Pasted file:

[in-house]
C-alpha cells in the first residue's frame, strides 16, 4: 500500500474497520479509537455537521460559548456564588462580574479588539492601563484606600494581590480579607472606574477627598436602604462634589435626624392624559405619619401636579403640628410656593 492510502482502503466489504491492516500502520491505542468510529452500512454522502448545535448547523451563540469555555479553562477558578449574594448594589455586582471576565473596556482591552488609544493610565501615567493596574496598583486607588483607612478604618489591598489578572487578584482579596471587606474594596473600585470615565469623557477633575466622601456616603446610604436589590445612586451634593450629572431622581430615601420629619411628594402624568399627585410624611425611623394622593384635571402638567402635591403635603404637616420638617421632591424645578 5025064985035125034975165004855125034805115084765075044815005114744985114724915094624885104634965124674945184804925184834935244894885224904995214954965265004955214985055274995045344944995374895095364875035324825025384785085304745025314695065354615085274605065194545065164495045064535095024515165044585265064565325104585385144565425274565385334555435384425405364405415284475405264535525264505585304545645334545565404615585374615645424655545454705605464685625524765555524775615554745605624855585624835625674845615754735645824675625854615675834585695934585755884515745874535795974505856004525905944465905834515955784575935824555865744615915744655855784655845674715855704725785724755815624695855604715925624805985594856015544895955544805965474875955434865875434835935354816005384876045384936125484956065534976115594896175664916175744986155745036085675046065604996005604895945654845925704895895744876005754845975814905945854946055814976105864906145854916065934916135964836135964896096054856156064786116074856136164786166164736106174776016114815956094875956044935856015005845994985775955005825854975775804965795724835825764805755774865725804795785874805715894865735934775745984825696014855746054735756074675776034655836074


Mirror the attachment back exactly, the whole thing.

[in-house]
C-alpha cells in the first residue's frame, strides 16, 4: 500500500474497520479509537455537521460559548456564588462580574479588539492601563484606600494581590480579607472606574477627598436602604462634589435626624392624559405619619401636579403640628410656593 492510502482502503466489504491492516500502520491505542468510529452500512454522502448545535448547523451563540469555555479553562477558578449574594448594589455586582471576565473596556482591552488609544493610565501615567493596574496598583486607588483607612478604618489591598489578572487578584482579596471587606474594596473600585470615565469623557477633575466622601456616603446610604436589590445612586451634593450629572431622581430615601420629619411628594402624568399627585410624611425611623394622593384635571402638567402635591403635603404637616420638617421632591424645578 5025064985035125034975165004855125034805115084765075044815005114744985114724915094624885104634965124674945184804925184834935244894885224904995214954965265004955214985055274995045344944995374895095364875035324825025384785085304745025314695065354615085274605065194545065164495045064535095024515165044585265064565325104585385144565425274565385334555435384425405364405415284475405264535525264505585304545645334545565404615585374615645424655545454705605464685625524765555524775615554745605624855585624835625674845615754735645824675625854615675834585695934585755884515745874535795974505856004525905944465905834515955784575935824555865744615915744655855784655845674715855704725785724755815624695855604715925624805985594856015544895955544805965474875955434865875434835935354816005384876045384936125484956065534976115594896175664916175744986155745036085675046065604996005604895945654845925704895895744876005754845975814905945854946055814976105864906145854916065934916135964836135964896096054856156064786116074856136164786166164736106174776016114815956094875956044935856015005845994985775955005825854975775804965795724835825764805755774865725804795785874805715894865735934775745984825696014855746054735756074675776034655836074